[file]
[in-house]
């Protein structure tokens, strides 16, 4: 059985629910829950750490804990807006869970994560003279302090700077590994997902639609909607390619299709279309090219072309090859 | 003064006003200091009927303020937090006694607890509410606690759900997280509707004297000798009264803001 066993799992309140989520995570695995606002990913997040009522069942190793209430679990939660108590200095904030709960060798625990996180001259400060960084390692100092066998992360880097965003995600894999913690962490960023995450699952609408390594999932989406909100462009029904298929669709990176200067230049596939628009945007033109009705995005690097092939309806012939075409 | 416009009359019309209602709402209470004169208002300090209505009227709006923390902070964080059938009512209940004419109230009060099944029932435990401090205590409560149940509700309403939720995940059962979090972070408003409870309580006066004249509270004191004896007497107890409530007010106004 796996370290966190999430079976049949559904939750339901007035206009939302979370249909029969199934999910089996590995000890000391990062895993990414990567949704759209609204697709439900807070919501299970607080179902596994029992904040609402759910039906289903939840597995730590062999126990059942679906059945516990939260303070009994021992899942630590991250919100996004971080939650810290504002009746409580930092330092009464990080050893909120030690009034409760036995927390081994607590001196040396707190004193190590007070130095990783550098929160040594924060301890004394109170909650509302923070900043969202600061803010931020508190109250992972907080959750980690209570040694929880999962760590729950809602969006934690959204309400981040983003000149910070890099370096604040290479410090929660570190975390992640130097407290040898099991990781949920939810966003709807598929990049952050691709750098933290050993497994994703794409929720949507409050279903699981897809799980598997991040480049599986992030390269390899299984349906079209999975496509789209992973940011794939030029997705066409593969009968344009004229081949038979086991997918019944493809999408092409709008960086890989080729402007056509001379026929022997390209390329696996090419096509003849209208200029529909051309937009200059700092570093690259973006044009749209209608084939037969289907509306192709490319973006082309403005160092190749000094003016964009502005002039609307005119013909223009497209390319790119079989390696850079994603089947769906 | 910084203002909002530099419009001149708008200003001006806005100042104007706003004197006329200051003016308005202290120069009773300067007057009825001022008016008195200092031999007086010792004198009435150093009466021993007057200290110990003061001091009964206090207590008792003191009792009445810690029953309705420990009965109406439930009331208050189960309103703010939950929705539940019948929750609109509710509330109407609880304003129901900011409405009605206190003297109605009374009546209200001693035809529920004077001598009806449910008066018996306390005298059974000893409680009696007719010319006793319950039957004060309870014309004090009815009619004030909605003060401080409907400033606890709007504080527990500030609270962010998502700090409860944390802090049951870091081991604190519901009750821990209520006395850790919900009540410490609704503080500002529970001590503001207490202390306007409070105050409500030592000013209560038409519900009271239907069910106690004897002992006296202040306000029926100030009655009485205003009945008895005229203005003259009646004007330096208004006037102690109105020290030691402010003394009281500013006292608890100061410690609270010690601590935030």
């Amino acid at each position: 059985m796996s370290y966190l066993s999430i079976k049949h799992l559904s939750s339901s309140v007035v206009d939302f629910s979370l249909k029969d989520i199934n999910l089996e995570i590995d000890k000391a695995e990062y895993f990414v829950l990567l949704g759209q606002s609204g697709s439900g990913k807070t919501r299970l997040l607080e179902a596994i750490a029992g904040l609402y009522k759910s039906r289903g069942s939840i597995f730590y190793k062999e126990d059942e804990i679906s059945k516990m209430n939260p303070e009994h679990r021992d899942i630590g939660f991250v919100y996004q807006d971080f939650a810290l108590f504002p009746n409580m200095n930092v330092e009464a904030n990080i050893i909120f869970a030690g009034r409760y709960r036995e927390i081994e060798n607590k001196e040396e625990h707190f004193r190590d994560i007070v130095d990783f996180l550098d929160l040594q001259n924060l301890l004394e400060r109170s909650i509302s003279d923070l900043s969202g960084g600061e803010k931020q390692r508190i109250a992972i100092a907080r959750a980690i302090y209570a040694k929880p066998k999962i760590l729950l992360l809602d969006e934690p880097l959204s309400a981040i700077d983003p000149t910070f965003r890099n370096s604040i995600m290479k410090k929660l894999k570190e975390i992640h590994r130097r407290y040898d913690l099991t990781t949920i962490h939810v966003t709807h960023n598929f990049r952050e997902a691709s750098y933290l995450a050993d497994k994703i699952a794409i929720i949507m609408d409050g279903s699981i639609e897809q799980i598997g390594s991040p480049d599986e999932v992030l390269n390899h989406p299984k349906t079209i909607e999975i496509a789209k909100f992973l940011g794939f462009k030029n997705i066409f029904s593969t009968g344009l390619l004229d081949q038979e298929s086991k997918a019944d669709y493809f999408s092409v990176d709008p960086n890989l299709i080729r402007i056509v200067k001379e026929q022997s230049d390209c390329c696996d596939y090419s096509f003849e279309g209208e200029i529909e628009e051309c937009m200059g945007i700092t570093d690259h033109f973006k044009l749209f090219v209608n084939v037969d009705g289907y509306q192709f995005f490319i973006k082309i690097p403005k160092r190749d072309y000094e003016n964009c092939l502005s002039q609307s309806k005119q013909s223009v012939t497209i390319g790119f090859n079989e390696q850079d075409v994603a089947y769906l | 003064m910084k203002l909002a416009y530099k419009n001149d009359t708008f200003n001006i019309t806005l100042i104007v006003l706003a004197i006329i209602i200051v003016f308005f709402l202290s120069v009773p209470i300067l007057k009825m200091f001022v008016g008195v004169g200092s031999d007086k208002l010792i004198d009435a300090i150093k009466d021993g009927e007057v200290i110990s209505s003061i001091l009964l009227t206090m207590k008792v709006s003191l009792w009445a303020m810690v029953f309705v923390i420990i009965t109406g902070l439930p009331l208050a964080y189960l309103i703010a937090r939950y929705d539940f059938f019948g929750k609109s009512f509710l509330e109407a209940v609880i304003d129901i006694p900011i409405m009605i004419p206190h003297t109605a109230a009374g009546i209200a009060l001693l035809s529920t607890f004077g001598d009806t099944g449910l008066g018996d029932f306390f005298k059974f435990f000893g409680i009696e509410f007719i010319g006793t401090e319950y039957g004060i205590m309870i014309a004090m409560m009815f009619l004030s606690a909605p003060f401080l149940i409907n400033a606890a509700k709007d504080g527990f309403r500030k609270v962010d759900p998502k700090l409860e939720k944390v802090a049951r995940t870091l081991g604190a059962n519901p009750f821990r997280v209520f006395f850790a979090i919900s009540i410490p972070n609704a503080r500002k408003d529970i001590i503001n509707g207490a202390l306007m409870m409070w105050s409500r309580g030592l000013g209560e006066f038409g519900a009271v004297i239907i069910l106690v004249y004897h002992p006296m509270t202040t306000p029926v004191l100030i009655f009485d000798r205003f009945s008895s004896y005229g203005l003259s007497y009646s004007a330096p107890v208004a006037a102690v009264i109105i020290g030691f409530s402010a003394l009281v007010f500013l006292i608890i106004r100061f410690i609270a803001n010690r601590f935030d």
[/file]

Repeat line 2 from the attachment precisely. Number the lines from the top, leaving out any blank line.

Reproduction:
């Protein structure tokens, strides 16, 4: 059985629910829950750490804990807006869970994560003279302090700077590994997902639609909607390619299709279309090219072309090859 | 003064006003200091009927303020937090006694607890509410606690759900997280509707004297000798009264803001 066993799992309140989520995570695995606002990913997040009522069942190793209430679990939660108590200095904030709960060798625990996180001259400060960084390692100092066998992360880097965003995600894999913690962490960023995450699952609408390594999932989406909100462009029904298929669709990176200067230049596939628009945007033109009705995005690097092939309806012939075409 | 416009009359019309209602709402209470004169208002300090209505009227709006923390902070964080059938009512209940004419109230009060099944029932435990401090205590409560149940509700309403939720995940059962979090972070408003409870309580006066004249509270004191004896007497107890409530007010106004 796996370290966190999430079976049949559904939750339901007035206009939302979370249909029969199934999910089996590995000890000391990062895993990414990567949704759209609204697709439900807070919501299970607080179902596994029992904040609402759910039906289903939840597995730590062999126990059942679906059945516990939260303070009994021992899942630590991250919100996004971080939650810290504002009746409580930092330092009464990080050893909120030690009034409760036995927390081994607590001196040396707190004193190590007070130095990783550098929160040594924060301890004394109170909650509302923070900043969202600061803010931020508190109250992972907080959750980690209570040694929880999962760590729950809602969006934690959204309400981040983003000149910070890099370096604040290479410090929660570190975390992640130097407290040898099991990781949920939810966003709807598929990049952050691709750098933290050993497994994703794409929720949507409050279903699981897809799980598997991040480049599986992030390269390899299984349906079209999975496509789209992973940011794939030029997705066409593969009968344009004229081949038979086991997918019944493809999408092409709008960086890989080729402007056509001379026929022997390209390329696996090419096509003849209208200029529909051309937009200059700092570093690259973006044009749209209608084939037969289907509306192709490319973006082309403005160092190749000094003016964009502005002039609307005119013909223009497209390319790119079989390696850079994603089947769906 | 910084203002909002530099419009001149708008200003001006806005100042104007706003004197006329200051003016308005202290120069009773300067007057009825001022008016008195200092031999007086010792004198009435150093009466021993007057200290110990003061001091009964206090207590008792003191009792009445810690029953309705420990009965109406439930009331208050189960309103703010939950929705539940019948929750609109509710509330109407609880304003129901900011409405009605206190003297109605009374009546209200001693035809529920004077001598009806449910008066018996306390005298059974000893409680009696007719010319006793319950039957004060309870014309004090009815009619004030909605003060401080409907400033606890709007504080527990500030609270962010998502700090409860944390802090049951870091081991604190519901009750821990209520006395850790919900009540410490609704503080500002529970001590503001207490202390306007409070105050409500030592000013209560038409519900009271239907069910106690004897002992006296202040306000029926100030009655009485205003009945008895005229203005003259009646004007330096208004006037102690109105020290030691402010003394009281500013006292608890100061410690609270010690601590935030």